Universal Robots : Enabling and Empowering

Editorial TeamThomas Arnold
Editorial Team Thomas Arnold - Senior Head of Projects

Universal Robots has enjoyed an award-winning, ground-breaking 12 months, attaining even higher market shares despite a rise in sector competition.


Almost one year ago to the day, Universal Robots’ Co-Founder and Chief Technical Officer, Esben Østergaard shared the success story of a Company that had grown beyond its wildest dreams, as its strategic vision for the optimisation of collaborative robots reached the masses.

12 months on, this vision has reached further new realms, and following a period which has brought the Company awards, accolades, revenue growth, product innovations, network development and client expansions, the Company is enabling and empowering more than ever before.

“Since speaking to EME Outlook in 2017, we achieved the substantial, tremendous growth that we were looking for and had planned for,” Østergaard affirms. “We are continuing to combine the best of both human and technological worlds; achieving that balance with new and improved products, as well as diversifications as seen through our UR+ service which now comprises more than 300 partners.

“We remain market leaders and through the release of our new platform launched recently at Automatica in Munich, we continue to stay true to our vision which is to make robots that are easy to use, easy to move, and safe to be around.”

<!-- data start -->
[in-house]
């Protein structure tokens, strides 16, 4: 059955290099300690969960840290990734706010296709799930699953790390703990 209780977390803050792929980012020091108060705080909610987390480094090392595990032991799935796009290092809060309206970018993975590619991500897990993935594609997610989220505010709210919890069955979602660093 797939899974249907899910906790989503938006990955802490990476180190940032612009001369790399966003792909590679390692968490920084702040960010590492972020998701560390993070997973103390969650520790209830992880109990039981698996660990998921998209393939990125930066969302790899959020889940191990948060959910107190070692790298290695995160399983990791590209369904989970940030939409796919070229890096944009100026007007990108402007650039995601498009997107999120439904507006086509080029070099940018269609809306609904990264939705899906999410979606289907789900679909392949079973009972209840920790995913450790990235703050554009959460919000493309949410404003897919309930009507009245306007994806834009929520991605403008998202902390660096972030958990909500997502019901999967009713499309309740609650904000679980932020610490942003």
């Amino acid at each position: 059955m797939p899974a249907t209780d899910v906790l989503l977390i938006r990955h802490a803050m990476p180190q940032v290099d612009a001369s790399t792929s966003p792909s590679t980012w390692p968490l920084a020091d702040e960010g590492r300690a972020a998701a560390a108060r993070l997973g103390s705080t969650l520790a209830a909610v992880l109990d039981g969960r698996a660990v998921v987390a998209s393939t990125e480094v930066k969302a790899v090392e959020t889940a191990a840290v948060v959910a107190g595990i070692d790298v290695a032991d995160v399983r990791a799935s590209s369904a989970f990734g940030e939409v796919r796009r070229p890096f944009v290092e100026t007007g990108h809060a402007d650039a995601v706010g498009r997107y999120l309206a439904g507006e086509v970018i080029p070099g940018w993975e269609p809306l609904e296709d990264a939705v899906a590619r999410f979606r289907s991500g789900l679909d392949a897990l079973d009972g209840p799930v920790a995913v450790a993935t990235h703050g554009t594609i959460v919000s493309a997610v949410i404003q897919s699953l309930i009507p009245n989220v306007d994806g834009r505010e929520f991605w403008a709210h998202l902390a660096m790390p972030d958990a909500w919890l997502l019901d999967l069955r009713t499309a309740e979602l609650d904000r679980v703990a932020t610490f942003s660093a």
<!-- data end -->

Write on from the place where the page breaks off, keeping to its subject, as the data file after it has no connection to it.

Ultimately, Universal Robots continues to raise the bar across all critical parameters of this collaborative robots evolution; reinventing what the industry perceives advanced robotics to be about – “enabling and empowering people”.

“Our Company is pretty unique in that we’ve always had a very strict focus on what we want to do in this regard, making robots easier for people to adopt, and saving time and energy across factory floors,” he continues. “And the success of this consistent, unwavering strategy can be seen in our growth – explosive growth that totalled 72 percent last year, making it eight consecutive years of extensive double-digit growth.”


As is the case with every innovator and pioneer, there is an element of reacting to consumer and industry trends when it comes to unveiling new products. But with Universal Robots’ established portfolio of flexible, durable and multi-functional robotic arms, it’s fair to say that the Company has actually pre-empted trends, rather than reacted to them.

“We had no idea quite how good it would be to make robots that were easy to move around and that were flexible enough to deploy into existing factory lines,” Østergaard explains. “Initially we envisaged them being utilised by smaller Danish companies looking for heightened adaptability and upturns in investment. But simultaneously, we ended up striking a trend whereby product lifecycles – and therefore factory line durations – were becoming shorter and shorter.